Motion Sickness

Motion sickness is a very unpleasant condition that is classically associated with traveling in vehicles. Motion sickness occurs typically in children but it can affect even the adults. The issue is individual as some people are resistant and on the contrary some are very prone to the motion sickness.


The cause lies in our vestibular system. It is a small paired organ located in the inner ear (i.e. near the auditory system). Vestibular apparatus consists of three semicircular canals filled with liquid and crystals. The movement of crystals in the fluid irritates the cells of the vestibular apparatus that send information to the brain via the nerve fibers. The vestibular apparatus informs us about the position of the head and our body in surrounding space. It is absolutely necessary for keeping the balance.


Excessive irritation of the vestibular system may cause the motion sickness. Its increased sensitivity may be genetically determined and it is also more frequently present in children. The excessive stimulation is typical for traveling in vehicles. How does this happen? Imagine a man sitting in the back seat on a bus traveling on a bumpy road. He is bored and so he watches the landscape out of the window. His vestibular system gets confusing information. It perceives the movement of the bus forward, then information about movement up and down (bumpy road) and erroneous information about movement to the side caused by watching the passing landscape.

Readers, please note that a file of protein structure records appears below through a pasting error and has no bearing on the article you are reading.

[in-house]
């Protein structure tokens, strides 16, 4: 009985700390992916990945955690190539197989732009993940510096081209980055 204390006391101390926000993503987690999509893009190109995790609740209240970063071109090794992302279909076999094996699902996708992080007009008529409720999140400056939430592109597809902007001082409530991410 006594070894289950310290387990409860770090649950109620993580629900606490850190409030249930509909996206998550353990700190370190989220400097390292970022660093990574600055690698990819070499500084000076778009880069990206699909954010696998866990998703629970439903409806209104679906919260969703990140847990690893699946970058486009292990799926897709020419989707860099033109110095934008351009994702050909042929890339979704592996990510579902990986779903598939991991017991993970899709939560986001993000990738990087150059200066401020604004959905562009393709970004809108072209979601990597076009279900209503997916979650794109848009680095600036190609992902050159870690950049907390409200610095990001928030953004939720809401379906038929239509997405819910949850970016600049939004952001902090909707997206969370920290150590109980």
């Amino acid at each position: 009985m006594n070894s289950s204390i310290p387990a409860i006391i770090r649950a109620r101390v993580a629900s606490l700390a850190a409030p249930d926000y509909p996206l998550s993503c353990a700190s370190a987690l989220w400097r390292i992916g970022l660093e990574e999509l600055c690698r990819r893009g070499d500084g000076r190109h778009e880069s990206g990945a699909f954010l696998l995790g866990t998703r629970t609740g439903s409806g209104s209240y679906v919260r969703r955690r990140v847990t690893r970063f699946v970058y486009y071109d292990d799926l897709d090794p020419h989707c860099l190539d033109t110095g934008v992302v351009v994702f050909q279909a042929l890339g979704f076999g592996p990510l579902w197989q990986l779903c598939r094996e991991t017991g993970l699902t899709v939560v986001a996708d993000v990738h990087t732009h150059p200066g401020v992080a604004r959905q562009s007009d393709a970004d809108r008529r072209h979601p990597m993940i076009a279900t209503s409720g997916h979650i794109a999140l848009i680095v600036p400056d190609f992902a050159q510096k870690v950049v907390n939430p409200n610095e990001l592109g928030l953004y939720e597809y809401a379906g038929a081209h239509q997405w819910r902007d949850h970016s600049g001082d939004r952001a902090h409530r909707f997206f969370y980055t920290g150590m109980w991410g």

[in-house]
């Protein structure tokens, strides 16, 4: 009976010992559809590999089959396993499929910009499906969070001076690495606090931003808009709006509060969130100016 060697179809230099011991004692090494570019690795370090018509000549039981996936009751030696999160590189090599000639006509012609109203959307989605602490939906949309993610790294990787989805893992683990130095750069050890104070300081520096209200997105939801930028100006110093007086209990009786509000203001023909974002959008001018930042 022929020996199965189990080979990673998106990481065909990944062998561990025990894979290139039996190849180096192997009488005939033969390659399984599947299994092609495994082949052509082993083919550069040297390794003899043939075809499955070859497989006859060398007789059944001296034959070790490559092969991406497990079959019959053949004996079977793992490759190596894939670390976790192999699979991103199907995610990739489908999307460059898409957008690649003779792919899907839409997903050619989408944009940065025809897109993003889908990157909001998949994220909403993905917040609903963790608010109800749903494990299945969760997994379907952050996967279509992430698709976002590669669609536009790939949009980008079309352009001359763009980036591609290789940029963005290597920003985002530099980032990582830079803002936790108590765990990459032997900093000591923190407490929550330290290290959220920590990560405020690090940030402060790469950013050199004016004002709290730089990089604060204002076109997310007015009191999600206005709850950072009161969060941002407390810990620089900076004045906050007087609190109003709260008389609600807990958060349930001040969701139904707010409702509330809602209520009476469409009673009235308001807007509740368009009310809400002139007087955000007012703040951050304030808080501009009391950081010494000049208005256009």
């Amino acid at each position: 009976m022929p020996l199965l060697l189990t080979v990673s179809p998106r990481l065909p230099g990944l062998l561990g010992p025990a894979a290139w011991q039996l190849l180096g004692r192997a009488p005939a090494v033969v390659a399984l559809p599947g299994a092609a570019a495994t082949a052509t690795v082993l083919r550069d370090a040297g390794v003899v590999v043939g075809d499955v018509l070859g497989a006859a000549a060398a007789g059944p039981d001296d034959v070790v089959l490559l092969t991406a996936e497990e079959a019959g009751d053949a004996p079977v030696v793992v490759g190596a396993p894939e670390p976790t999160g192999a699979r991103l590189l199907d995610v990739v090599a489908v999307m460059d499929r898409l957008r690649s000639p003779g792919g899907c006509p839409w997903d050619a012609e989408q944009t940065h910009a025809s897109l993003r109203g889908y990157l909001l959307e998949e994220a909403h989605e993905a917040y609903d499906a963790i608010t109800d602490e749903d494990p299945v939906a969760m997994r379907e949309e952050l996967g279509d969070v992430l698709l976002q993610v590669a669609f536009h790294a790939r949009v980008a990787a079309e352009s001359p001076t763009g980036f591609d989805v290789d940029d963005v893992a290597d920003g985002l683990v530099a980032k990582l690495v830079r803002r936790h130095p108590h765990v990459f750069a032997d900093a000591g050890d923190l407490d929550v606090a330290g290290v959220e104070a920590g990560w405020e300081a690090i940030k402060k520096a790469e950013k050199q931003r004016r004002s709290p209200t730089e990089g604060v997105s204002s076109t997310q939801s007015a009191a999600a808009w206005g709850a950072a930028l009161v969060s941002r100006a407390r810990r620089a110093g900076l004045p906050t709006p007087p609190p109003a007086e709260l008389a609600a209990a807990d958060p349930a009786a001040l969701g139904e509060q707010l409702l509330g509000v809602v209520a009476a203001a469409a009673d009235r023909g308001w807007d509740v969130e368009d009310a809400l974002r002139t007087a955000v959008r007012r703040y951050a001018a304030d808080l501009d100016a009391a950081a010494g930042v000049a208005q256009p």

The vestibular apparatus thinks that we move forward (in the direction of the bus), in the vertical direction and that our head moves to the side. This excessive stimulation of the vestibular apparatus leads to the feeling of sickness.


Motion sickness usually manifests with feeling sick, dizziness, excessive sweating, headache and vomiting.

Prevention and treatment

Every person with tendency to the motion sickness should take some precautions before travelling. In a car or on a bus, it inadvisable to sit as forward as possible, avoid watching the side landscape and look in the forward direction. This decreases the stimulation of vestibular tract. Before the travel, people should avoid eating or drinking alcohol and it is suggested to chew a gum. Air conditioning or at least sufficient ventilation also helps as the cool refreshing air suppresses feelings of nausea.


The sensitivity of the vestibular may be influenced by some medications that are suitable in case of long journeys. They have often also a slight sedative effect.


Jiri Stefanek, MD  Author of texts: Jiri Stefanek, MD
 Sources: basic text sources